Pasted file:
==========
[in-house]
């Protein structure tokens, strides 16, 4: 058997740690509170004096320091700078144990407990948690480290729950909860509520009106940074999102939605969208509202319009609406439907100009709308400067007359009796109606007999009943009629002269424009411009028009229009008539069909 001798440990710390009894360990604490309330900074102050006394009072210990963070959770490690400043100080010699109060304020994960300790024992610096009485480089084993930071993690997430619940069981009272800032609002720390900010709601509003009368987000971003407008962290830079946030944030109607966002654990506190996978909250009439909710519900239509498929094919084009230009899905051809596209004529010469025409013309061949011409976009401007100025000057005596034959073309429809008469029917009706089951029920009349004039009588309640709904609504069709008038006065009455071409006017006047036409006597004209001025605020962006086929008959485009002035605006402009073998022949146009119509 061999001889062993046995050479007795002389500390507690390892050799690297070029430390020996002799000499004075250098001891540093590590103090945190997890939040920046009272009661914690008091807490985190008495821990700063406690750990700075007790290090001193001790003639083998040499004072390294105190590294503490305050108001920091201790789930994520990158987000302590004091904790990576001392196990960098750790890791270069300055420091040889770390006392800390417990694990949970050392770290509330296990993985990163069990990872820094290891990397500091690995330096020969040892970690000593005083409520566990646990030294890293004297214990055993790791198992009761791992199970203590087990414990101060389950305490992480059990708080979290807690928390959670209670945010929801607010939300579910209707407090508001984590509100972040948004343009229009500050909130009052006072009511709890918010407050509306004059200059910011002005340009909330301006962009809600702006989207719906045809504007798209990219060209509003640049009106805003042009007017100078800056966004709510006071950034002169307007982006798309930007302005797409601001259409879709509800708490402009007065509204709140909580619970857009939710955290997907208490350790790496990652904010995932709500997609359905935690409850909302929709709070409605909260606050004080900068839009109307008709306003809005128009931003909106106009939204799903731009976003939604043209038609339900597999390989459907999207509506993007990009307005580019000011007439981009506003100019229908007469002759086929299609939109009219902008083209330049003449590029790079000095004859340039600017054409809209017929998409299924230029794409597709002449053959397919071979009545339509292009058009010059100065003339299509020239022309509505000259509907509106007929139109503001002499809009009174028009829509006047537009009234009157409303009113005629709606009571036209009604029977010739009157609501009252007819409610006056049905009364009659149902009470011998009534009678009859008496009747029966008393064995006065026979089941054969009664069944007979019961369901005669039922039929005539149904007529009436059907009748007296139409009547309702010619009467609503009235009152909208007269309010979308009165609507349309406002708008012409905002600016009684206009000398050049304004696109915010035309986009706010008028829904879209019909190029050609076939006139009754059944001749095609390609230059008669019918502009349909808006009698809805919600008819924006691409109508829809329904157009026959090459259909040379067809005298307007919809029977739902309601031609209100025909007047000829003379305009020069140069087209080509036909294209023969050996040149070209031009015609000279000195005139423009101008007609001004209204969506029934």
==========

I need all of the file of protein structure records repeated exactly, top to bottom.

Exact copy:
[in-house]
């Protein structure tokens, strides 16, 4: 058997740690509170004096320091700078144990407990948690480290729950909860509520009106940074999102939605969208509202319009609406439907100009709308400067007359009796109606007999009943009629002269424009411009028009229009008539069909 001798440990710390009894360990604490309330900074102050006394009072210990963070959770490690400043100080010699109060304020994960300790024992610096009485480089084993930071993690997430619940069981009272800032609002720390900010709601509003009368987000971003407008962290830079946030944030109607966002654990506190996978909250009439909710519900239509498929094919084009230009899905051809596209004529010469025409013309061949011409976009401007100025000057005596034959073309429809008469029917009706089951029920009349004039009588309640709904609504069709008038006065009455071409006017006047036409006597004209001025605020962006086929008959485009002035605006402009073998022949146009119509 061999001889062993046995050479007795002389500390507690390892050799690297070029430390020996002799000499004075250098001891540093590590103090945190997890939040920046009272009661914690008091807490985190008495821990700063406690750990700075007790290090001193001790003639083998040499004072390294105190590294503490305050108001920091201790789930994520990158987000302590004091904790990576001392196990960098750790890791270069300055420091040889770390006392800390417990694990949970050392770290509330296990993985990163069990990872820094290891990397500091690995330096020969040892970690000593005083409520566990646990030294890293004297214990055993790791198992009761791992199970203590087990414990101060389950305490992480059990708080979290807690928390959670209670945010929801607010939300579910209707407090508001984590509100972040948004343009229009500050909130009052006072009511709890918010407050509306004059200059910011002005340009909330301006962009809600702006989207719906045809504007798209990219060209509003640049009106805003042009007017100078800056966004709510006071950034002169307007982006798309930007302005797409601001259409879709509800708490402009007065509204709140909580619970857009939710955290997907208490350790790496990652904010995932709500997609359905935690409850909302929709709070409605909260606050004080900068839009109307008709306003809005128009931003909106106009939204799903731009976003939604043209038609339900597999390989459907999207509506993007990009307005580019000011007439981009506003100019229908007469002759086929299609939109009219902008083209330049003449590029790079000095004859340039600017054409809209017929998409299924230029794409597709002449053959397919071979009545339509292009058009010059100065003339299509020239022309509505000259509907509106007929139109503001002499809009009174028009829509006047537009009234009157409303009113005629709606009571036209009604029977010739009157609501009252007819409610006056049905009364009659149902009470011998009534009678009859008496009747029966008393064995006065026979089941054969009664069944007979019961369901005669039922039929005539149904007529009436059907009748007296139409009547309702010619009467609503009235009152909208007269309010979308009165609507349309406002708008012409905002600016009684206009000398050049304004696109915010035309986009706010008028829904879209019909190029050609076939006139009754059944001749095609390609230059008669019918502009349909808006009698809805919600008819924006691409109508829809329904157009026959090459259909040379067809005298307007919809029977739902309601031609209100025909007047000829003379305009020069140069087209080509036909294209023969050996040149070209031009015609000279000195005139423009101008007609001004209204969506029934």